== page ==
PR in the Age of Visual Storytelling

On Wednesday, October 26, I’ll be speaking at the Visual Story Telling Summit in Miami. The topic is Public Relations in the Age of Visual Storytelling. This is part of the script for my presentation.

My session will (hopefully) engage you at a practical yet philosophical level. We’ll go over the above — how did we get here. We’ll talk about practical reasons PR and social media should embrace visual elements to better tell their clients’ stories. Finally we’ll go over some dos and don’ts.

I’m a public relations and social media marketing consultant as well as a photographer. So the intersection of marketing and visual story telling is particularly compelling to me.

Visual storytelling is what humans have been doing for tens of thousands of years. It includes oral and written stories using visual metaphors and through visual art meant to represent myths and legends, current news, personal stories, or anything the producer wants to share.

Throughout human history we tell each other stories, weaving images into our tales. Before the written word we painted pictures on cave walls. We looked up at the night sky and told each other stories about the patterns in the stars.

Even with the advent of written language, we still used visual metaphors and imagery in our stories. Think about a novel you read. Can you almost see what the author is describing? Can you see the light at the end of Daisy Buchanan’s dock (hint: “So we beat on, boats against the current, borne back ceaselessly into the past.”)?

Then along came cheap and easy photography. Now you could have a realistic representation of you or a loved one to share with family. Before going off to war, many Civil War soldiers would have their picture taken so in the event of their death their family would have something to remember them by. This was the first time common people could have a visual representation of themselves.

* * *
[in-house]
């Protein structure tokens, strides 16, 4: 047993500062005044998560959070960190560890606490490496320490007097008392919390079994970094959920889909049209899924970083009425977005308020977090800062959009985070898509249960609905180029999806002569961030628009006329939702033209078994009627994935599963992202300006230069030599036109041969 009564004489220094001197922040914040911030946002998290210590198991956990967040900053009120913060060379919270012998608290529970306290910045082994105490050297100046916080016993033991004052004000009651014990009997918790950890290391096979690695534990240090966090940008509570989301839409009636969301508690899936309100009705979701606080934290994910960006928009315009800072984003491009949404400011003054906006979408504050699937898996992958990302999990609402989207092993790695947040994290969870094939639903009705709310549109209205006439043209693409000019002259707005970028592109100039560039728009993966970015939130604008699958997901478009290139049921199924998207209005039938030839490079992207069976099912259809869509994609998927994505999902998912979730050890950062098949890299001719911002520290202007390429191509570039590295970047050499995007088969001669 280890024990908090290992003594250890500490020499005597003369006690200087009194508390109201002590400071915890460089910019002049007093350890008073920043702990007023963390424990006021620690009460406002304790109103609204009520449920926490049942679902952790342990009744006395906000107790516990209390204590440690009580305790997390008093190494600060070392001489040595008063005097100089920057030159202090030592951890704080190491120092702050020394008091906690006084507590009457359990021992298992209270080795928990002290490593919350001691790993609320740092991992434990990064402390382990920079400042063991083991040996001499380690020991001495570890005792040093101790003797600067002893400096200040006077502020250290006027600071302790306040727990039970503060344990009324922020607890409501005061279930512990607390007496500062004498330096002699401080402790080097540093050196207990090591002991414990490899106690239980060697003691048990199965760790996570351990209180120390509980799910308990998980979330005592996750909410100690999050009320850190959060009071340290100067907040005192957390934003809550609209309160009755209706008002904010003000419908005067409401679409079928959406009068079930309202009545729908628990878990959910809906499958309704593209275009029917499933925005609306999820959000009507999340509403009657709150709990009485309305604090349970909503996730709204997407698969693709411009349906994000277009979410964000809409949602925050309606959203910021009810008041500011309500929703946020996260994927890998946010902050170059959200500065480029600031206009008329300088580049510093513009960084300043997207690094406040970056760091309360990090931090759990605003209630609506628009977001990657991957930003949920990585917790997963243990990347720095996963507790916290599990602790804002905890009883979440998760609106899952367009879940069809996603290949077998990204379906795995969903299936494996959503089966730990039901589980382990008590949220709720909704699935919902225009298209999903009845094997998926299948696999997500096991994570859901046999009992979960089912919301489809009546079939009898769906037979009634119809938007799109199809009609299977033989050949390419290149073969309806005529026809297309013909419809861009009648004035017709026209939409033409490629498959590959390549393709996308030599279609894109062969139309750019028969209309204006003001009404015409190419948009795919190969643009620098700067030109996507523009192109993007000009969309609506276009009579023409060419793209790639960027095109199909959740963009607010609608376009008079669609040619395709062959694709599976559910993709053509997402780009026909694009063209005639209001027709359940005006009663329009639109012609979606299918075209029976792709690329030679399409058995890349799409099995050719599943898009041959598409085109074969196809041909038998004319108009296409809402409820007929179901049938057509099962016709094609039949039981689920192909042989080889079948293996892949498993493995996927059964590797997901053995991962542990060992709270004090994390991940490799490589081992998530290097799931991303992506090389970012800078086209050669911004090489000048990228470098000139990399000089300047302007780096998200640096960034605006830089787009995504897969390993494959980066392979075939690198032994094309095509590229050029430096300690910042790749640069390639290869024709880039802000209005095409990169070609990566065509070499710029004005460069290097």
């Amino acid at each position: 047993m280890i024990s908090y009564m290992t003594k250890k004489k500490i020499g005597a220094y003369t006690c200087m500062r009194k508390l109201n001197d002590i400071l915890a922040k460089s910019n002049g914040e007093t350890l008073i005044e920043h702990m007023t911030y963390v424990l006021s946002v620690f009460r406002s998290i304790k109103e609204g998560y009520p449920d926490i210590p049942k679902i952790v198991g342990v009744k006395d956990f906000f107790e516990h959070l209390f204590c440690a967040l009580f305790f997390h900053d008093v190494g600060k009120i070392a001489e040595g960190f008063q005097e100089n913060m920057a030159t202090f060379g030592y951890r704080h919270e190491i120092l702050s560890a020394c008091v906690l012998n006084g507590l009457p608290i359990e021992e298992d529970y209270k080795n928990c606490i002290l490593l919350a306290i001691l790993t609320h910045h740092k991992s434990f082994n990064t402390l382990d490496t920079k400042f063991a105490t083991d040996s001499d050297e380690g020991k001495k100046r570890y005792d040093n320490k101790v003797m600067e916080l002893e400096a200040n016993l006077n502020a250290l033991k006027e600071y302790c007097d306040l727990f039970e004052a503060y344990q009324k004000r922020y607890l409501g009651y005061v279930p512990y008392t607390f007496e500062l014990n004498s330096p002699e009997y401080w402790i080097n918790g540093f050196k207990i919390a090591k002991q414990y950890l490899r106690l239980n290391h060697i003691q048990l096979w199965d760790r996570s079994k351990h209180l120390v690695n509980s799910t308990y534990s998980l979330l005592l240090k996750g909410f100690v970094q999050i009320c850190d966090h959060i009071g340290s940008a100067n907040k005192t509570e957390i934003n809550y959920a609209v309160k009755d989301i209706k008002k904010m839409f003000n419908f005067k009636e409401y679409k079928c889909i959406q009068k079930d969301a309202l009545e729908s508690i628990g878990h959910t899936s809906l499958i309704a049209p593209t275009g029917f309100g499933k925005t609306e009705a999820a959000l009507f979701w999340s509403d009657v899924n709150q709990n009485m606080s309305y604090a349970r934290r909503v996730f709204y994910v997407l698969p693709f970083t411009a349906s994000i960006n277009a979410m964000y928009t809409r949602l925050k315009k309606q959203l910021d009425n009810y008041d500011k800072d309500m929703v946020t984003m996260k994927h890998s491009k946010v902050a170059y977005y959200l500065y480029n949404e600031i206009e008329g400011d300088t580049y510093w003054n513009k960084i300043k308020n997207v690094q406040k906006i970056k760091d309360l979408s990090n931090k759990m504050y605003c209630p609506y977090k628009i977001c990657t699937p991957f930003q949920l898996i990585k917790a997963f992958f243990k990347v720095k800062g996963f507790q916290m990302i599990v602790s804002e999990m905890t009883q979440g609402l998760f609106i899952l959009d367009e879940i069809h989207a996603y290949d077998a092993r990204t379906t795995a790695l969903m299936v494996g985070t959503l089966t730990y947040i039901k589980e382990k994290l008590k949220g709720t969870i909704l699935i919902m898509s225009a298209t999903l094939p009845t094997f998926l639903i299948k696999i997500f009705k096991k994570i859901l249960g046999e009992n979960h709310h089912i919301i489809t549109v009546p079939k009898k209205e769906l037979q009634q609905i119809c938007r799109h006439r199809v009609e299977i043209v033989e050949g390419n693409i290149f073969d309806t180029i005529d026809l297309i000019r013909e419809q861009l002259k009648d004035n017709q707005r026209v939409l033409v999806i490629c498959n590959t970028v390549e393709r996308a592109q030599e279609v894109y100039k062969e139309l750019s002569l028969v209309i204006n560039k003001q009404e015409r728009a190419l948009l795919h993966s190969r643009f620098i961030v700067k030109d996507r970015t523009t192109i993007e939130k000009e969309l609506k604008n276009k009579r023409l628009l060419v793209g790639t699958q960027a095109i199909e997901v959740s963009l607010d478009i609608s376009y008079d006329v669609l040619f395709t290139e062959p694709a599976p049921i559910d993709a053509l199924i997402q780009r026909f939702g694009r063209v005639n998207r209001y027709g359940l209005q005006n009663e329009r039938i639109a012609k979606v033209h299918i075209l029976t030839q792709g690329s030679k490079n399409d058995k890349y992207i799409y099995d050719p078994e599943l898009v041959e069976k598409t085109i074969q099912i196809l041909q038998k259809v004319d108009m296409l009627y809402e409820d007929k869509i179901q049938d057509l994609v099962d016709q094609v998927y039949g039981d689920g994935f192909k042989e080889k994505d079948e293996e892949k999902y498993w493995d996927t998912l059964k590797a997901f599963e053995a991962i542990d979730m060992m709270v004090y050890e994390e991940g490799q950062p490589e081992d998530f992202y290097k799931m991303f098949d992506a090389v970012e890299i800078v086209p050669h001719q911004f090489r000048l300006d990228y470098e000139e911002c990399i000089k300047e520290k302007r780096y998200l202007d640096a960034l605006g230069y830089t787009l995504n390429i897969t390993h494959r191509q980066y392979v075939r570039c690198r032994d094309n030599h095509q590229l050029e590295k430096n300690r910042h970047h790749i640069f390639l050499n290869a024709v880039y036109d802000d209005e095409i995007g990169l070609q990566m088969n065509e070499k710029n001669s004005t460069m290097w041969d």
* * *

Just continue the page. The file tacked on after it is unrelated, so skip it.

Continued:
As visual imagery entered the digital age, it became even easier to take a picture and share it across social networks and through email. Everyone is a photographer. Everyone shares their photographs.

We moved from paintings on cave walls, to oral tradition, to the written word, and now back to primarily visual storytelling. We communicate with live video, memes, and infographics.

Public relations people are at the core story tellers. We turn our clients’ business into bite sized chunks of news releases, articles, backgrounders, white papers, etc. etc. We’ve moved from dial and smile, to faxing releases, to emailing, to reaching out to reporters on Twitter.

Now we have to think visually.

Why do public relations professionals need to know this? We’re all about the written word, right?

Because we are communicators and the language of the Internet is visual.

Today, the Web is mainly visual. Visuals are easy to share. They don’t require a lot of thought. There are plenty of statistics out there showing that visual content is read, shared, liked and otherwise engaged with at a far higher rate than text .

How do we incorporate this into our PR programs? By thinking visually. By illustrating facts and figures with infographics instead of bullet points. By including images and videos into our media outreach. And when we own social, use images and video in social media updates to increase sharing.

But just like when we all jumped onto the World Wide Web in the 90s, or into blogging ten years ago, there’s a lot we can get wrong.

It’s especially important that we have a strategy in place before we jump the gun. Just throwing memes out onto your Facebook page doesn’t do anything to create new customers.

We need to know what visual assets we have and have a plan to create what we need. We need a way to store, find and retrieve our visual content. So many companies have so much content spread out over multiple systems in different departments.

Most importantly, our content needs to match the intended message. Putting out a clever video because you think it will go viral doesn’t do anything for your brand if it doesn’t have a message.

I’m looking forward to meeting with other marketing and PR professionals to discuss this topic. Please check out the Visual Storytelling Summit web site and reserve your seat now!